In her introductory remarks at this year’s Burkenroad Symposium on Business and Society, moderator Laura Cardinal said she hoped to present a “kaleidoscope” of perspectives on critical leadership, and that’s just what the four speakers assembled for this year’s program provided.
“Critical Moments in Leadership: Changing the Rules of the Game,” the topic of the 15th annual symposium, examined the issue of critical leadership from perspectives including corporate governance, crisis management, government and personal values.
Holly J. Gregory, a partner at the law firm Weil, Gotshal & Manges, led off the speakers with a discussion of corporate governance in the wake of recent scandals involving companies like Enron, Tyco and Converse Technology. Gregory, who counsels corporate clients on governance issues and has served on the “fix-up” teams hired to right organizations in the wake of scandals, said the rules of corporate governance have changed in recent years, but not dramatically.
“It isn’t a change in direction so much as a bringing to light of the accountability paradigm that was always intended in governance–managers who are really accountable to boards of directors and boards of directors who are really accountable to the shareholders,” Gregory said. “A recurring theme in corporate governance that’s been highlighted by many of these corporate crises is the need for the board to continually insure that it has the best managers running the company, and by best I mean best in terms of performance but also best in terms of leadership and ethics.”
Bill Carey, the author of Leave No One Behind: Hurricane Katrina and the Rescue of Tulane Hospital, followed Gregory with a discussion of the response of HCA, the operators of Tulane Hospital, to the crisis of Katrina. HCA spent thousands of dollars preparing for Katrina prior to its arrival, but the company also issued a general directive to its employees at the hospital to do anything necessary to run the hospital and take care of patients.
“This directive was far more important than preparation,” Carey said. “If they had done nothing to get ready, this would have saved them, and if they’d done twice as much to get ready but didn’t have this general directive and this spirit, it wouldn’t have worked.”
Carey cited the example of the hospital’s CEO, who took the initiative to tear down light poles on the roof of its parking garage to enable rescue helicopters to land.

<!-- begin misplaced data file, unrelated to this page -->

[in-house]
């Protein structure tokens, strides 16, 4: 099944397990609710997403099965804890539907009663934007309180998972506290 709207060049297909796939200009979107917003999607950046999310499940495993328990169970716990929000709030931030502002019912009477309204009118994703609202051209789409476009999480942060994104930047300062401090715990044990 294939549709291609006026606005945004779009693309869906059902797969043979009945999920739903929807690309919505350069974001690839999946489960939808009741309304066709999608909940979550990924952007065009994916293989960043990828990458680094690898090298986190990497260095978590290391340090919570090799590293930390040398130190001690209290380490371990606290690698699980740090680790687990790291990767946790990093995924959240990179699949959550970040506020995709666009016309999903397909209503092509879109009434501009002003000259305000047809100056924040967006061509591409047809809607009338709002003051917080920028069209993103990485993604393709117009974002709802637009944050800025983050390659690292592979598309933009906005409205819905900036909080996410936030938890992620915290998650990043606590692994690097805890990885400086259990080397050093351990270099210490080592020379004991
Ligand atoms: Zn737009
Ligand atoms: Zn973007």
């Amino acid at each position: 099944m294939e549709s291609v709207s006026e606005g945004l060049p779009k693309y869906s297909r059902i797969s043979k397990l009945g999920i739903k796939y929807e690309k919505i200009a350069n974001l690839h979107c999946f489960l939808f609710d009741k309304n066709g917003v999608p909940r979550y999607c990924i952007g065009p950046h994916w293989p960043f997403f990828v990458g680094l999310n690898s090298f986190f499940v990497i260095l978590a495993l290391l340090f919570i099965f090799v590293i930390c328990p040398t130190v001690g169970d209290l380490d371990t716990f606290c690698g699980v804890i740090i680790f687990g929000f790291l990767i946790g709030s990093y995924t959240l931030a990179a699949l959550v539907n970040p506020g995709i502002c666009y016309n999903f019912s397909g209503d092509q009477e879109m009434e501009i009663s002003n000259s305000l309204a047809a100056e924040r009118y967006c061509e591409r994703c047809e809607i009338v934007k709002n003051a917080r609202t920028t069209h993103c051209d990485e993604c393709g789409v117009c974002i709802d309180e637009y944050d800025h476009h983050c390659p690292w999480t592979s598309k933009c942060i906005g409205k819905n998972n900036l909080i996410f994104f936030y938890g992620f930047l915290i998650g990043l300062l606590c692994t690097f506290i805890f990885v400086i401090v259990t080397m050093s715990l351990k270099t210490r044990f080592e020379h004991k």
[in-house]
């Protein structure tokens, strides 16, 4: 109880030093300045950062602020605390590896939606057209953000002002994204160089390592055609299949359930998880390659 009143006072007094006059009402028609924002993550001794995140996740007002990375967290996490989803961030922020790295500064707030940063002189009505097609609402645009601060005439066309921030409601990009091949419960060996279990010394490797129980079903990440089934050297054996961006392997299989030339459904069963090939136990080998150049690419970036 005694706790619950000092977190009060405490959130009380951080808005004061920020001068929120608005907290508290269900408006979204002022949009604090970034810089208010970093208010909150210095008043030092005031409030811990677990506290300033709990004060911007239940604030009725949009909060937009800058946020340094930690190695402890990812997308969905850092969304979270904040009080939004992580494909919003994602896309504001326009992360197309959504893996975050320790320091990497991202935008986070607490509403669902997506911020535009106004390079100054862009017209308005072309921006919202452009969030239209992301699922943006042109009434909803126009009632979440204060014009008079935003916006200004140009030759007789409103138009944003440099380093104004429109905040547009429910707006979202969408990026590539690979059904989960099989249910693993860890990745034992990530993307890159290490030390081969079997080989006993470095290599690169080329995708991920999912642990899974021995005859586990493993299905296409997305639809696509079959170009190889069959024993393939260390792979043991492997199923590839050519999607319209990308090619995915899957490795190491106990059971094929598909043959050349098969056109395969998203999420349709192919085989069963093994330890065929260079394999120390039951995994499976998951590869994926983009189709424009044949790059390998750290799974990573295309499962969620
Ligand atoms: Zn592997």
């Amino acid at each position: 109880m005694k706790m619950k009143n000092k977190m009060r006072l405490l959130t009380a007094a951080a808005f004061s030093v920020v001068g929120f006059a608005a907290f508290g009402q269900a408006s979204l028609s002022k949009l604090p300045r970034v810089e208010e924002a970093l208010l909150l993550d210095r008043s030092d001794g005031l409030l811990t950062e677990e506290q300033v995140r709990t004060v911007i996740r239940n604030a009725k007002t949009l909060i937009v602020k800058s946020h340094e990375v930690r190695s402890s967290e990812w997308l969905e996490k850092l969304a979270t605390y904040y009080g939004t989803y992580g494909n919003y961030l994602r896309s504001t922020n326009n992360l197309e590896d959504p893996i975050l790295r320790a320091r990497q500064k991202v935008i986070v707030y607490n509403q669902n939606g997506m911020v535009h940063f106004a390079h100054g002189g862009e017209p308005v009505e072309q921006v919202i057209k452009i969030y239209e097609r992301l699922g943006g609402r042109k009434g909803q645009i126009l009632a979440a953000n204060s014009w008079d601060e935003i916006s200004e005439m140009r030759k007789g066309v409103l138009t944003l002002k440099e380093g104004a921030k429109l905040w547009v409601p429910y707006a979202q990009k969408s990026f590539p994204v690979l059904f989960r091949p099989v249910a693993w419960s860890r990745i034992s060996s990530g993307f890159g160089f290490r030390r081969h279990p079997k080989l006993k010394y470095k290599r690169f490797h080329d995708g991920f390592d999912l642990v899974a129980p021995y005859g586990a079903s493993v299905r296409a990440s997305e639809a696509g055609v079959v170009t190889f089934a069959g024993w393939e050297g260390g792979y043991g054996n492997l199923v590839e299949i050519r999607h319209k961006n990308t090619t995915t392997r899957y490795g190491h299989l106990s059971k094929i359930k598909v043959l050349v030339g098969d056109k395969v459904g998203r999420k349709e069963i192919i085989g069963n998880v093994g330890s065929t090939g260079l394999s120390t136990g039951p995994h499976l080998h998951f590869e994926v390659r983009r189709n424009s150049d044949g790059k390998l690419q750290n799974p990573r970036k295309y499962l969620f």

“With 20/20 hindsight it seems very logical that this is what they would have done,” Carey said. “But there are environments where people would worry about taking down these street lights.”
Frank Stewart Jr., chairman of Stewart Enterprises, brought the discussion to a more personal level with a discussion of his approach to critical decisions throughout his career. Good decision making, Stewart said, requires subordinating one’s ego. “Ego is the cause of wars, divorces and failure in business,” Stewart said. “You need to be honest and open enough to know we don’t have all the answers and other people in life are very important.”
Sam Mok, managing member of the management consulting firm Condor International Advisors and former CFO of the U.S. Department Labor, closed out the symposium with a discussion of leadership from a government perspective. Mok cited the example of Admiral Thad Allen, commander of the U.S. Coast Guard, who took over the federal government’s response to Katrina when FEMA Director Michael Brown was relieved of duty. Mok said that Allen told him the Coast Guard succeeded where FEMA had failed because it treated Katrina not as a natural disaster but as a weapon of mass destruction. Responding to the storm in that way made all the difference.
“You have to know how to diagnose the problem and use the right playbook,” Mok concluded. “The critical moment in leadership at that time was identifying the problem correctly.”
The Burkenroad Symposium, an annual presentation of the Burkenroad Institute for the Study of Ethics and Leadership in Management at the Freeman School, took place on Friday, March 7, in the Kendall Cram Lecture Hall of the Lavin-Bernick Center.